In Fatal Attraction (1987), a woman jilted by her one-night stand strikes back: she leaves his six-year-old daughter’s rabbit boiling on the stove, pours sulfuric acid on his car, harasses him with vitriolic and abusive cassettes, stages an aggressive suicide, makes anonymous phone calls to his wife, kidnaps his daughter, and, half-crazed, stalks his wife with a butcher knife. She is finally shot by the wife.
What are we to make of this? Hell hath no fury like a woman scorned? Perhaps. But more importantly, this movie represents—at least metaphorically—the state of relations between men and women in the films of the 80’s. Looking over the movies of the past 50 years, it becomes strikingly clear that although celluloid men and women can still feel an erotic attraction for one another, they have become increasingly confrontational, distrustful, hostile, destructive, dangerous, even deadly.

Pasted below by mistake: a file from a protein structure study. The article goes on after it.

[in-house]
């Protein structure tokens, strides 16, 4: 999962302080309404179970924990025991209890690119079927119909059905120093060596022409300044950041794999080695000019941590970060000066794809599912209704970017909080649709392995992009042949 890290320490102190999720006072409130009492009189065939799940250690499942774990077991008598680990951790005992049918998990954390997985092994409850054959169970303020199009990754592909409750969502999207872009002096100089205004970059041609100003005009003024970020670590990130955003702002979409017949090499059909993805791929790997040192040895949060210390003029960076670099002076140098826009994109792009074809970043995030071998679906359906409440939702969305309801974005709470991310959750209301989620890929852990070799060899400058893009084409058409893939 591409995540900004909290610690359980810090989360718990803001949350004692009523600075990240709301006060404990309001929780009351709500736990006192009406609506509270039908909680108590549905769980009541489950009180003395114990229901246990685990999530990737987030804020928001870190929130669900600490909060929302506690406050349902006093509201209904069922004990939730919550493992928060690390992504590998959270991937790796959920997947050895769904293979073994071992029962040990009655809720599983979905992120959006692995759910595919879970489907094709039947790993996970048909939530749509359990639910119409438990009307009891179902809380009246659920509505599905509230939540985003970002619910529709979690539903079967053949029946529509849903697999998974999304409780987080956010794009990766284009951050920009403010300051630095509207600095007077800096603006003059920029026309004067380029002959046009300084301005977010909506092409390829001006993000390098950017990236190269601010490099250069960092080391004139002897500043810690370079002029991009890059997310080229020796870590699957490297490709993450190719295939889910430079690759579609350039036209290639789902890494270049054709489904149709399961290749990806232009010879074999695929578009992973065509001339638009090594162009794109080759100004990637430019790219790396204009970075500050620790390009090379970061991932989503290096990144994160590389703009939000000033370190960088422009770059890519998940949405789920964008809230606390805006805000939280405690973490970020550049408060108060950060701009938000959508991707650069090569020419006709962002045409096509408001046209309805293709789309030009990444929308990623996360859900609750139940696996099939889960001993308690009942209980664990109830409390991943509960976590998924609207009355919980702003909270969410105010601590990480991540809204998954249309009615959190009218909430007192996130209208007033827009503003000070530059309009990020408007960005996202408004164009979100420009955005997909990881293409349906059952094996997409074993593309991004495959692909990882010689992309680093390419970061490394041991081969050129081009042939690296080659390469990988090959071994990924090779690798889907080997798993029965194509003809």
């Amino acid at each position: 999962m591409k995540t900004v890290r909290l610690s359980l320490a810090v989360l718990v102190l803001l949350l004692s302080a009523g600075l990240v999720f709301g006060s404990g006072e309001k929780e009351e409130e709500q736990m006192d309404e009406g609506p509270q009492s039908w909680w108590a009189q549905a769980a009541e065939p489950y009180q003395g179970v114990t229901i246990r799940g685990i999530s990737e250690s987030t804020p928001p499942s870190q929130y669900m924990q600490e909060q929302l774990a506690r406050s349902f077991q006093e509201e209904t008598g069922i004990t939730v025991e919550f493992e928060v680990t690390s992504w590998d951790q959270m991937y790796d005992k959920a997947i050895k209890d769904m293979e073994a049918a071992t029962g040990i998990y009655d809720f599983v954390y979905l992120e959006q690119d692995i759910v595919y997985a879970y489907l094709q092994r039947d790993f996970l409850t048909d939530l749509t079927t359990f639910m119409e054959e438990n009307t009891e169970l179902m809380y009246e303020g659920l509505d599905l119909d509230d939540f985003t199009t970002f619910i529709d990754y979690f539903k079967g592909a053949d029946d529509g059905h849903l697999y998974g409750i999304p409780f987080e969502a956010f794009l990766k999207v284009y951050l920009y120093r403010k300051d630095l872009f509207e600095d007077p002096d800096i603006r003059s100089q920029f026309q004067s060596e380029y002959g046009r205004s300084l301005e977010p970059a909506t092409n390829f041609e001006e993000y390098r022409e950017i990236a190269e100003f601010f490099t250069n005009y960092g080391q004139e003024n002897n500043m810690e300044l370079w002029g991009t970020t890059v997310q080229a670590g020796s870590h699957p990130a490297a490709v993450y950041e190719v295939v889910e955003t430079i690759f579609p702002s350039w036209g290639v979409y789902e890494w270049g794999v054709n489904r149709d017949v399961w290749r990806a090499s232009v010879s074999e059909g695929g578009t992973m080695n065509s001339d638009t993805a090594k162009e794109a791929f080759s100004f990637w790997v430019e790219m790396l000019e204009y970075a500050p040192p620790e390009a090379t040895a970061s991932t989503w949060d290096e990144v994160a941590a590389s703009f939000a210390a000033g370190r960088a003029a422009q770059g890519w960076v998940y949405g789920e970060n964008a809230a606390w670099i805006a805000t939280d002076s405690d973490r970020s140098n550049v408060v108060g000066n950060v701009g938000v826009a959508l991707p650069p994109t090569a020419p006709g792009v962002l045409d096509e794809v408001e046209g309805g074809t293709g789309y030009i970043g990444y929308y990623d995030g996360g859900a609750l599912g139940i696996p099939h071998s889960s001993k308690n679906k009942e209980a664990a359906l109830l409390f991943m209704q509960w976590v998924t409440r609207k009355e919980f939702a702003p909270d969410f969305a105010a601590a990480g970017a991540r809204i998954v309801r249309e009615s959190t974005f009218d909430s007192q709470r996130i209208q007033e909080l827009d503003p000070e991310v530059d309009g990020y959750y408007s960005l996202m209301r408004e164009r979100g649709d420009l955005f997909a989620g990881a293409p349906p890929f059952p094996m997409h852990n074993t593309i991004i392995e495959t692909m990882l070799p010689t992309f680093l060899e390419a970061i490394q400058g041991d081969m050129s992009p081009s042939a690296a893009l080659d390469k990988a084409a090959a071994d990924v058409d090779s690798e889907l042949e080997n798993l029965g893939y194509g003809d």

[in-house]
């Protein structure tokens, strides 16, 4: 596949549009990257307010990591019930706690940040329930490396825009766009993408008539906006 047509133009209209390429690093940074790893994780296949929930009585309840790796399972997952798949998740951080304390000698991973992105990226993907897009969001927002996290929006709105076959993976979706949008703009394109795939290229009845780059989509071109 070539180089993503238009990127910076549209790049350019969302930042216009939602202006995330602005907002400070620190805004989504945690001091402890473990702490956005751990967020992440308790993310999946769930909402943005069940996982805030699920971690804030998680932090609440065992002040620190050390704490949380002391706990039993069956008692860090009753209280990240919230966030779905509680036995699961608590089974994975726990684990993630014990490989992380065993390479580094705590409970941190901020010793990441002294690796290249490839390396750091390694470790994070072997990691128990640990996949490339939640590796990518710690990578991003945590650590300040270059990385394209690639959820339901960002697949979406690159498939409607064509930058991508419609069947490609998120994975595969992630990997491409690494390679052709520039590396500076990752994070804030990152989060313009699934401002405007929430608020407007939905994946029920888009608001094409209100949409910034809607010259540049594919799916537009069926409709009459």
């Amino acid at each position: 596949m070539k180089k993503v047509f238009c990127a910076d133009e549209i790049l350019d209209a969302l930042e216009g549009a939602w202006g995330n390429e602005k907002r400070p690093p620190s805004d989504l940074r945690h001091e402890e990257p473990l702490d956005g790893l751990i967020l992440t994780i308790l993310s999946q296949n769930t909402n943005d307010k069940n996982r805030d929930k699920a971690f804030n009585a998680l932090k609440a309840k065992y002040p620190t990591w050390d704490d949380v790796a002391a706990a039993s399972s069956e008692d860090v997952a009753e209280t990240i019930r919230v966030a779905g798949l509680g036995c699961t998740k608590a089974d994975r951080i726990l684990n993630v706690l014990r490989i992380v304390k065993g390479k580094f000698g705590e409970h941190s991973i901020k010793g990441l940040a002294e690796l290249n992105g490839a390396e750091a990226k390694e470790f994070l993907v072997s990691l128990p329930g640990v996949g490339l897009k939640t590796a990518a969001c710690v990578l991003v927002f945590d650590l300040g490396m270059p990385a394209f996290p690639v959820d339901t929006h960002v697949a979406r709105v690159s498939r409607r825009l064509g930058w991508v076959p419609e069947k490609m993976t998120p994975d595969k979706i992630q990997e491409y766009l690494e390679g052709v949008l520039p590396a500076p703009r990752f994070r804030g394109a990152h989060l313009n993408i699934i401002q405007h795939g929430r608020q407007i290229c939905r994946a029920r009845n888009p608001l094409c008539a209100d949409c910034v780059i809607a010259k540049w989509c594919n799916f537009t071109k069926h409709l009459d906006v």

In the 30’s, 40’s, or even the 50’s, if you went to the movies, chances are you saw men and women who got along reasonably well. If they had problems, they were usually overcome. Glancing through the notebook I keep of every movie I see, I find such examples as The Scarlet Pimpernel (1934), The Gay Divorcee (1934), Cyrano de Bergerac (1950), and Magnificent Obsession (1954).
Not every one of the earlier movies had harmonious relations. Still, marital concord predominated. In the last 10 years, things almost never work out between men and women. Again, looking through my notebook, I see such movies as Sophie’s Choice (1982), Cat People (1982), and Country (1984). Is it any better with foreign movies? Not at all: Don’s Party (Australian, 1976), Pauline at the Beach (French, 1983), Ploughman’s Lunch (English, 1984), Paris, Texas (German, 1984).